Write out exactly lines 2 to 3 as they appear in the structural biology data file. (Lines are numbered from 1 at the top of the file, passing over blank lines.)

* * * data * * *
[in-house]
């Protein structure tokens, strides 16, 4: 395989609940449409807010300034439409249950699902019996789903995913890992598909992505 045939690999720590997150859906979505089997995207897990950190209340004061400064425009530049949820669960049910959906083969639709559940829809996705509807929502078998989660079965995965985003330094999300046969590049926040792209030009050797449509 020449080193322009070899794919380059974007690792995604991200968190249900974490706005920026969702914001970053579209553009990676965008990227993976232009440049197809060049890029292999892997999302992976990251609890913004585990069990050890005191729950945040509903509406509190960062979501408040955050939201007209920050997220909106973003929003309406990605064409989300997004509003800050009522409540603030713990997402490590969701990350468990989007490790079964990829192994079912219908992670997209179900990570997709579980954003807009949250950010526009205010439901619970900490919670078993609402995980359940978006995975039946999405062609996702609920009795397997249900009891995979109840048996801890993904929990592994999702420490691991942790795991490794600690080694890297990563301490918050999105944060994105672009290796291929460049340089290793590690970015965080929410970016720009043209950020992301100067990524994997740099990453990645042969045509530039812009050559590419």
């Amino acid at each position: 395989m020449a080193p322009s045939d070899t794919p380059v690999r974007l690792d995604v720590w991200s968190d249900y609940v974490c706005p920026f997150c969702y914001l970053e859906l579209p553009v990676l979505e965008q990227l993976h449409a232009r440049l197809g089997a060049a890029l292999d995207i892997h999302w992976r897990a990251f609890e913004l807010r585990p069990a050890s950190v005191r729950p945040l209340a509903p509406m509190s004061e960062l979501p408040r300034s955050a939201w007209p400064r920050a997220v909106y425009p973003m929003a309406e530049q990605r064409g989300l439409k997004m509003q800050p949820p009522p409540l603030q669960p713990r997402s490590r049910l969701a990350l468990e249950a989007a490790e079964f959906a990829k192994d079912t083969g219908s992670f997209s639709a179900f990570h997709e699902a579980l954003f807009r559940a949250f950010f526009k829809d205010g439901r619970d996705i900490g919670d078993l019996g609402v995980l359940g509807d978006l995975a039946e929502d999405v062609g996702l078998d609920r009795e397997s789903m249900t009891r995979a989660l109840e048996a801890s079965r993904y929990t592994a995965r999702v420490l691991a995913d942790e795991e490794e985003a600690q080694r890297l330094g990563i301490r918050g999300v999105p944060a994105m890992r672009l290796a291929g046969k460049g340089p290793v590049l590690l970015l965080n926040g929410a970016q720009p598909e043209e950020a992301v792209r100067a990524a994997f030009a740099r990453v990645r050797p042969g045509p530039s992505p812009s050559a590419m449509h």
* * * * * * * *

């Protein structure tokens, strides 16, 4: 395989609940449409807010300034439409249950699902019996789903995913890992598909992505 045939690999720590997150859906979505089997995207897990950190209340004061400064425009530049949820669960049910959906083969639709559940829809996705509807929502078998989660079965995965985003330094999300046969590049926040792209030009050797449509 020449080193322009070899794919380059974007690792995604991200968190249900974490706005920026969702914001970053579209553009990676965008990227993976232009440049197809060049890029292999892997999302992976990251609890913004585990069990050890005191729950945040509903509406509190960062979501408040955050939201007209920050997220909106973003929003309406990605064409989300997004509003800050009522409540603030713990997402490590969701990350468990989007490790079964990829192994079912219908992670997209179900990570997709579980954003807009949250950010526009205010439901619970900490919670078993609402995980359940978006995975039946999405062609996702609920009795397997249900009891995979109840048996801890993904929990592994999702420490691991942790795991490794600690080694890297990563301490918050999105944060994105672009290796291929460049340089290793590690970015965080929410970016720009043209950020992301100067990524994997740099990453990645042969045509530039812009050559590419």
């Amino acid at each position: 395989m020449a080193p322009s045939d070899t794919p380059v690999r974007l690792d995604v720590w991200s968190d249900y609940v974490c706005p920026f997150c969702y914001l970053e859906l579209p553009v990676l979505e965008q990227l993976h449409a232009r440049l197809g089997a060049a890029l292999d995207i892997h999302w992976r897990a990251f609890e913004l807010r585990p069990a050890s950190v005191r729950p945040l209340a509903p509406m509190s004061e960062l979501p408040r300034s955050a939201w007209p400064r920050a997220v909106y425009p973003m929003a309406e530049q990605r064409g989300l439409k997004m509003q800050p949820p009522p409540l603030q669960p713990r997402s490590r049910l969701a990350l468990e249950a989007a490790e079964f959906a990829k192994d079912t083969g219908s992670f997209s639709a179900f990570h997709e699902a579980l954003f807009r559940a949250f950010f526009k829809d205010g439901r619970d996705i900490g919670d078993l019996g609402v995980l359940g509807d978006l995975a039946e929502d999405v062609g996702l078998d609920r009795e397997s789903m249900t009891r995979a989660l109840e048996a801890s079965r993904y929990t592994a995965r999702v420490l691991a995913d942790e795991e490794e985003a600690q080694r890297l330094g990563i301490r918050g999300v999105p944060a994105m890992r672009l290796a291929g046969k460049g340089p290793v590049l590690l970015l965080n926040g929410a970016q720009p598909e043209e950020a992301v792209r100067a990524a994997f030009a740099r990453v990645r050797p042969g045509p530039s992505p812009s050559a590419m449509h």